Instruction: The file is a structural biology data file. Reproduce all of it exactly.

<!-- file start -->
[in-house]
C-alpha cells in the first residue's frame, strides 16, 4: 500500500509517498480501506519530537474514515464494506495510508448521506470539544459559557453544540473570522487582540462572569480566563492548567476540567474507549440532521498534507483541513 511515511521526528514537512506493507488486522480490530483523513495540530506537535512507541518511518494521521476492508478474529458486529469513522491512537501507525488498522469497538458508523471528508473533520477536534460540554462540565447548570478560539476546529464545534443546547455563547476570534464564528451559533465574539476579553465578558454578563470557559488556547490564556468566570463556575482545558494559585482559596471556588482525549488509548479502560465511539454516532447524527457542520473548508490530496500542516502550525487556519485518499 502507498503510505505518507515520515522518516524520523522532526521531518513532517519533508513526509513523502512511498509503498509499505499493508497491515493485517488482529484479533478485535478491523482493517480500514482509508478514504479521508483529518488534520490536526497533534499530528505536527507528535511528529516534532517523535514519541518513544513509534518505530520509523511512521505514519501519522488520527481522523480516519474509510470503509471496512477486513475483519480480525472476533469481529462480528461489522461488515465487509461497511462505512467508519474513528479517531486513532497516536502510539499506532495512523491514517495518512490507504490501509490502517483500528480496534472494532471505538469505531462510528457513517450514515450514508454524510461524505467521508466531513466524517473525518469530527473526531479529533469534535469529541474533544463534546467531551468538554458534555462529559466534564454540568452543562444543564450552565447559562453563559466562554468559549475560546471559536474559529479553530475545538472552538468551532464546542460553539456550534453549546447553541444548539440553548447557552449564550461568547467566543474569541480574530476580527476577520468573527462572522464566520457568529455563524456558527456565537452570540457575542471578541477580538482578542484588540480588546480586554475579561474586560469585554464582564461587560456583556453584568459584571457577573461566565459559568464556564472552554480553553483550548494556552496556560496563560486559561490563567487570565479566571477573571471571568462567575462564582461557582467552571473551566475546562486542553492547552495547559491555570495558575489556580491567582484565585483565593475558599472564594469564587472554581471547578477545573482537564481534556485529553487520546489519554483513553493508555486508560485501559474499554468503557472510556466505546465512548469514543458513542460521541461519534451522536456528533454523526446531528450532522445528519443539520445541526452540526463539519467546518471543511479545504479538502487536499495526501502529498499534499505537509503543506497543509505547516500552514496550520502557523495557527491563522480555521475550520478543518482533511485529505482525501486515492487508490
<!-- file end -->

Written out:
[in-house]
C-alpha cells in the first residue's frame, strides 16, 4: 500500500509517498480501506519530537474514515464494506495510508448521506470539544459559557453544540473570522487582540462572569480566563492548567476540567474507549440532521498534507483541513 511515511521526528514537512506493507488486522480490530483523513495540530506537535512507541518511518494521521476492508478474529458486529469513522491512537501507525488498522469497538458508523471528508473533520477536534460540554462540565447548570478560539476546529464545534443546547455563547476570534464564528451559533465574539476579553465578558454578563470557559488556547490564556468566570463556575482545558494559585482559596471556588482525549488509548479502560465511539454516532447524527457542520473548508490530496500542516502550525487556519485518499 502507498503510505505518507515520515522518516524520523522532526521531518513532517519533508513526509513523502512511498509503498509499505499493508497491515493485517488482529484479533478485535478491523482493517480500514482509508478514504479521508483529518488534520490536526497533534499530528505536527507528535511528529516534532517523535514519541518513544513509534518505530520509523511512521505514519501519522488520527481522523480516519474509510470503509471496512477486513475483519480480525472476533469481529462480528461489522461488515465487509461497511462505512467508519474513528479517531486513532497516536502510539499506532495512523491514517495518512490507504490501509490502517483500528480496534472494532471505538469505531462510528457513517450514515450514508454524510461524505467521508466531513466524517473525518469530527473526531479529533469534535469529541474533544463534546467531551468538554458534555462529559466534564454540568452543562444543564450552565447559562453563559466562554468559549475560546471559536474559529479553530475545538472552538468551532464546542460553539456550534453549546447553541444548539440553548447557552449564550461568547467566543474569541480574530476580527476577520468573527462572522464566520457568529455563524456558527456565537452570540457575542471578541477580538482578542484588540480588546480586554475579561474586560469585554464582564461587560456583556453584568459584571457577573461566565459559568464556564472552554480553553483550548494556552496556560496563560486559561490563567487570565479566571477573571471571568462567575462564582461557582467552571473551566475546562486542553492547552495547559491555570495558575489556580491567582484565585483565593475558599472564594469564587472554581471547578477545573482537564481534556485529553487520546489519554483513553493508555486508560485501559474499554468503557472510556466505546465512548469514543458513542460521541461519534451522536456528533454523526446531528450532522445528519443539520445541526452540526463539519467546518471543511479545504479538502487536499495526501502529498499534499505537509503543506497543509505547516500552514496550520502557523495557527491563522480555521475550520478543518482533511485529505482525501486515492487508490